Two slaughterhouse bosses are facing charges over claims they broke laws governing the traceability of horse meat.
Peter Boddy, who owned the Peter Boddy Slaughterhouse in Calderdale business, and manager David Moss, are accused of breaching food regulations that say meat should be traceable from field to fork.
Sue Patten, head of fraud at the Crown Prosecution Service, said: “Following a joint investigation by the Food Standards Agency, Dyfed Powys Police and Calderdale Council, criminal proceedings have been instituted against two individuals for failing to comply with the traceability requirements of horses slaughtered at and sold from premises in Todmorden.”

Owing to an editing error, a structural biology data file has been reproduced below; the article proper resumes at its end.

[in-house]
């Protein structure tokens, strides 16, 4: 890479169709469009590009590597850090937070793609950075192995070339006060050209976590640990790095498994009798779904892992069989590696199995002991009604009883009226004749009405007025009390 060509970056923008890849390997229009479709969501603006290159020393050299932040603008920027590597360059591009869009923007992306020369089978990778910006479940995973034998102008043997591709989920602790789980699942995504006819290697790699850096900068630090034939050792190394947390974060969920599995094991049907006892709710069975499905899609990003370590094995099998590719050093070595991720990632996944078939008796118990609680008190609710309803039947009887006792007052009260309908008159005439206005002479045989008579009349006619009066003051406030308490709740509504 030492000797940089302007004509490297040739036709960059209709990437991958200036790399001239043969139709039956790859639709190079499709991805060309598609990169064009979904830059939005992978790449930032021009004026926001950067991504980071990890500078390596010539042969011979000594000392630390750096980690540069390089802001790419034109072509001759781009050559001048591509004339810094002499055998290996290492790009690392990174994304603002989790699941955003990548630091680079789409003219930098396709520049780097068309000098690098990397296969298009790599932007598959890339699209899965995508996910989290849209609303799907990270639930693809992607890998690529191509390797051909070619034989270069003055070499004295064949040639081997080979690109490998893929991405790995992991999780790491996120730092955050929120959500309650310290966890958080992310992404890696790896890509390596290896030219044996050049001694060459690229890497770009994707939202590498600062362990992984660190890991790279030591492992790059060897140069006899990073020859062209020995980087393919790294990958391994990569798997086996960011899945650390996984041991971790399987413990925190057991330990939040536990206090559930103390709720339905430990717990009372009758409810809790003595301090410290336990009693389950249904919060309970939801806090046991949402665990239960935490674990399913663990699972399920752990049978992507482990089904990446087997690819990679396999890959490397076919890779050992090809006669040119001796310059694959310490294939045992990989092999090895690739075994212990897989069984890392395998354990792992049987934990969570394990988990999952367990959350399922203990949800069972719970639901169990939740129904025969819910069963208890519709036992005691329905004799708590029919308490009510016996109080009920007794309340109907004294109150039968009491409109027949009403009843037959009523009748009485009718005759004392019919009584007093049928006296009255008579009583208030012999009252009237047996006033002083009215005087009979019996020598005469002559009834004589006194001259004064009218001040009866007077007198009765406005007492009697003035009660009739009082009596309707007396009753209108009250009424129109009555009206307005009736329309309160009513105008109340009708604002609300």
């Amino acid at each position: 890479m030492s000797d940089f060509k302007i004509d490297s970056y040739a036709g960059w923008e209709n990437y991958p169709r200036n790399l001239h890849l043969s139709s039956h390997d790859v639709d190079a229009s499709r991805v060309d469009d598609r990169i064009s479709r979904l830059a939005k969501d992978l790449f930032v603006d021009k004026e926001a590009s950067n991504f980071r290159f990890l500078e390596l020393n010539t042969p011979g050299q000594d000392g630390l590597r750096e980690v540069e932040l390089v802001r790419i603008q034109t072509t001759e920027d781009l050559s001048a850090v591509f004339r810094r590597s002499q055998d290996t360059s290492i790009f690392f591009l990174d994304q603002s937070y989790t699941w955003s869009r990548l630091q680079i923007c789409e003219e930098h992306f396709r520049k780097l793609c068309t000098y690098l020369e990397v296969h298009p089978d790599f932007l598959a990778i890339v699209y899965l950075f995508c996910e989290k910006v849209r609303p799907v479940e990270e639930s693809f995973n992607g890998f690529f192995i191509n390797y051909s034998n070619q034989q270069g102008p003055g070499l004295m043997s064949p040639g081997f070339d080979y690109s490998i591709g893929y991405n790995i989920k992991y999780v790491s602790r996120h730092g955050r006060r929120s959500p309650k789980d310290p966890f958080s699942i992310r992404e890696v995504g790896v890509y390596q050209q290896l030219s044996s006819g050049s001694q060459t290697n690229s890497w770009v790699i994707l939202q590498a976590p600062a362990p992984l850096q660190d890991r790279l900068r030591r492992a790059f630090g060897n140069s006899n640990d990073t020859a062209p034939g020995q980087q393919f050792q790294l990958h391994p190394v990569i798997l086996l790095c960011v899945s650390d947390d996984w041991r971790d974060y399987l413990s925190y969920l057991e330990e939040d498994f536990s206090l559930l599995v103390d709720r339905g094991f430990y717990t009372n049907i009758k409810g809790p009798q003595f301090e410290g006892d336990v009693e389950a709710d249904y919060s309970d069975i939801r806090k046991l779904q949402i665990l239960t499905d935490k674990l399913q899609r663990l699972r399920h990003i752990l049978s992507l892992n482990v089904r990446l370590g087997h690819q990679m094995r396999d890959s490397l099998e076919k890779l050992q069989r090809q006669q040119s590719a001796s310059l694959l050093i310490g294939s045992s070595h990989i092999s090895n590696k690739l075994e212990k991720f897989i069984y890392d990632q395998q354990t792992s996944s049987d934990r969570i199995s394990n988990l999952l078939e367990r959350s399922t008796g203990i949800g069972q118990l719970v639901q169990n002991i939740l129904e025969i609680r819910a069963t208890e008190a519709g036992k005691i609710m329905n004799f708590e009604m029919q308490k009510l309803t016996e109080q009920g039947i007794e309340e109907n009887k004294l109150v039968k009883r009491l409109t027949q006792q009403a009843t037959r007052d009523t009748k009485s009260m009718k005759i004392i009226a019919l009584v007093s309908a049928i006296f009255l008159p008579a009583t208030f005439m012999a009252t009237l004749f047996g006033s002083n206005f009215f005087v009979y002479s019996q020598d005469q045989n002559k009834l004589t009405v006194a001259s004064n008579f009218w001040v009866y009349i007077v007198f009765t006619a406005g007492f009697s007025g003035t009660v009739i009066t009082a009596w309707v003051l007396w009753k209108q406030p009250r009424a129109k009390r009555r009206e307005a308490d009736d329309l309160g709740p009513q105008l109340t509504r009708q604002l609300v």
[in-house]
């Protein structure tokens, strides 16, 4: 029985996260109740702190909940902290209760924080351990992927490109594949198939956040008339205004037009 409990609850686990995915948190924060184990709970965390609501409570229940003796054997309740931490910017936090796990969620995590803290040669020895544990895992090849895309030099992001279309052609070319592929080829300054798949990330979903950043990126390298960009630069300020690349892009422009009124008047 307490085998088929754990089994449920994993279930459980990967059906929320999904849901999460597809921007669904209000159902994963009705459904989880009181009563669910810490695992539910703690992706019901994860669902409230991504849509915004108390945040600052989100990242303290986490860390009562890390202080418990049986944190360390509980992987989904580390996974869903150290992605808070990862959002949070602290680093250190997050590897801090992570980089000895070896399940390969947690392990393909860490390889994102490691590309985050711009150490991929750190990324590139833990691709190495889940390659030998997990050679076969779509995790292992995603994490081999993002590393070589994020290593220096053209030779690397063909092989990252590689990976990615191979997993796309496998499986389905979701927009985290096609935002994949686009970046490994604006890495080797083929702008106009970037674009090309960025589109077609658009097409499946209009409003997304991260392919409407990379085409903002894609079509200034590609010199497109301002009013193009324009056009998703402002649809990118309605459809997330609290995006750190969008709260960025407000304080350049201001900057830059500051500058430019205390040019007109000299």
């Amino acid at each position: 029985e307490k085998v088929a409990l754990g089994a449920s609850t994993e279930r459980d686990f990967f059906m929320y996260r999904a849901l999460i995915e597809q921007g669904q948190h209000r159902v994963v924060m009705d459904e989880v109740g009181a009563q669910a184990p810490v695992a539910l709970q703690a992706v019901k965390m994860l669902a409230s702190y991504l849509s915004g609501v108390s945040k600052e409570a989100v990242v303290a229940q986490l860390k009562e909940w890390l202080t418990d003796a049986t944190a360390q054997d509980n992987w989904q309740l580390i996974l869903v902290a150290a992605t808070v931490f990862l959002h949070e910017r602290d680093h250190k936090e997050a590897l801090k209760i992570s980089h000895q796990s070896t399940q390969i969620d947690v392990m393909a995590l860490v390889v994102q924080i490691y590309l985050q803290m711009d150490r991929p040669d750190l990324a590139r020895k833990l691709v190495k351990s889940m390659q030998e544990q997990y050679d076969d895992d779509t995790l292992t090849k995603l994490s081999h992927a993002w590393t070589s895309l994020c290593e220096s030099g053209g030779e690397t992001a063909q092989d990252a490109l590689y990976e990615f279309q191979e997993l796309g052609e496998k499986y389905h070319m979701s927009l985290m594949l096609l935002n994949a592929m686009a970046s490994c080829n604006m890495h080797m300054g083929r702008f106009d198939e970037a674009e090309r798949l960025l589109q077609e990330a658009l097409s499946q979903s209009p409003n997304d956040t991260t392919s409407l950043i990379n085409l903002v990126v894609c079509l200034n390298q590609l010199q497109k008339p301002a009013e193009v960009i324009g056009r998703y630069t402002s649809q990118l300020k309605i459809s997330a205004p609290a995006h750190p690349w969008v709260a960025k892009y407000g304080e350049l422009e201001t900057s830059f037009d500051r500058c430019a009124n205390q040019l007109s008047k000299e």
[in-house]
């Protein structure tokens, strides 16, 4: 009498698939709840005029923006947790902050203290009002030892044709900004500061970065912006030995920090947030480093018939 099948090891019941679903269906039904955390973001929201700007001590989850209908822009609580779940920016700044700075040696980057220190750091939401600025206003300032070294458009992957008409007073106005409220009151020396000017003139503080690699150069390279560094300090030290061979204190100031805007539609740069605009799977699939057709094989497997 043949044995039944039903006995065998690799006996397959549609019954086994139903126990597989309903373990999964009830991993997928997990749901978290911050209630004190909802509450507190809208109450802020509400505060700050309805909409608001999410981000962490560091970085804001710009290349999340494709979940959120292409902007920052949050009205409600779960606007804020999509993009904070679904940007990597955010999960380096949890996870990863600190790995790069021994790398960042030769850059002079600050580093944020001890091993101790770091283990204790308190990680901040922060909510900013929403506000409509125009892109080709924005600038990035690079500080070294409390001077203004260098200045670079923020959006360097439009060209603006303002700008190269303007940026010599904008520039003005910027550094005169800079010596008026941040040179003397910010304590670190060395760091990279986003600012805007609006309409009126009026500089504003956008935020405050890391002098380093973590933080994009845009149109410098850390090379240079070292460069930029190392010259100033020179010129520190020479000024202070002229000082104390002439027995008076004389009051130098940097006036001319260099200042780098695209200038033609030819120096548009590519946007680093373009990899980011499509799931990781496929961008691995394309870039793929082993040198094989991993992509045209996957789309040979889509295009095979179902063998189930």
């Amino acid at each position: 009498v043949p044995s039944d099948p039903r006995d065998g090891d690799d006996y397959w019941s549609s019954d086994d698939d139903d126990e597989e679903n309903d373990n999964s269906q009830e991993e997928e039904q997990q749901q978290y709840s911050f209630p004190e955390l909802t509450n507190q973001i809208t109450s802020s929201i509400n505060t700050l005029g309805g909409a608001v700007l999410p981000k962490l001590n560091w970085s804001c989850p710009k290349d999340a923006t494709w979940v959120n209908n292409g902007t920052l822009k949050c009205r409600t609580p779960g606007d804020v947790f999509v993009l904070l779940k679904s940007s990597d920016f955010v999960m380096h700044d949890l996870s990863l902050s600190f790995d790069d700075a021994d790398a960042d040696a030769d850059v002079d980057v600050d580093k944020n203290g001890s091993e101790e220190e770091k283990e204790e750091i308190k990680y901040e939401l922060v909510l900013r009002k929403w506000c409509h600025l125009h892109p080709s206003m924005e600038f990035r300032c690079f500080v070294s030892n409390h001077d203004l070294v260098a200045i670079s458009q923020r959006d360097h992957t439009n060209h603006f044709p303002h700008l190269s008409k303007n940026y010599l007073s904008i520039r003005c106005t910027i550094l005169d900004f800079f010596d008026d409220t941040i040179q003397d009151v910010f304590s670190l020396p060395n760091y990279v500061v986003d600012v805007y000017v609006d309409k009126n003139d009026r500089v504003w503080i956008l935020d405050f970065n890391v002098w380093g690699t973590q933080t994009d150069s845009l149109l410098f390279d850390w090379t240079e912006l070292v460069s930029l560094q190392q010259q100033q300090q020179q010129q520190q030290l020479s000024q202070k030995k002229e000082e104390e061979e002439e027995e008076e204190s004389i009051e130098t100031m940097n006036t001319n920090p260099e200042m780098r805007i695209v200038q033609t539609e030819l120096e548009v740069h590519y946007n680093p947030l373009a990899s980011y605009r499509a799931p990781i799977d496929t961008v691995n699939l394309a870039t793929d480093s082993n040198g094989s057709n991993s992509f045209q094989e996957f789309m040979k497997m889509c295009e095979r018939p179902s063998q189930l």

It is alleged that Peter Boddy, slaughterhouse owner and game dealer, and manager David Moss failed to comply with traceability requirements for horses slaughtered at their premises. It is claimed that they each committed two breaches of Regulation 4 of the General Food Regulations 2004 between July 2012 and February 12 2013.
Moss is also charged with one count of forgery over claims that he faked an invoice for the sale of horse meat.
They are due to appear at Westminster Magistrates’ Court on April 14. It is not alleged that the horse meat was being sold as another meat.
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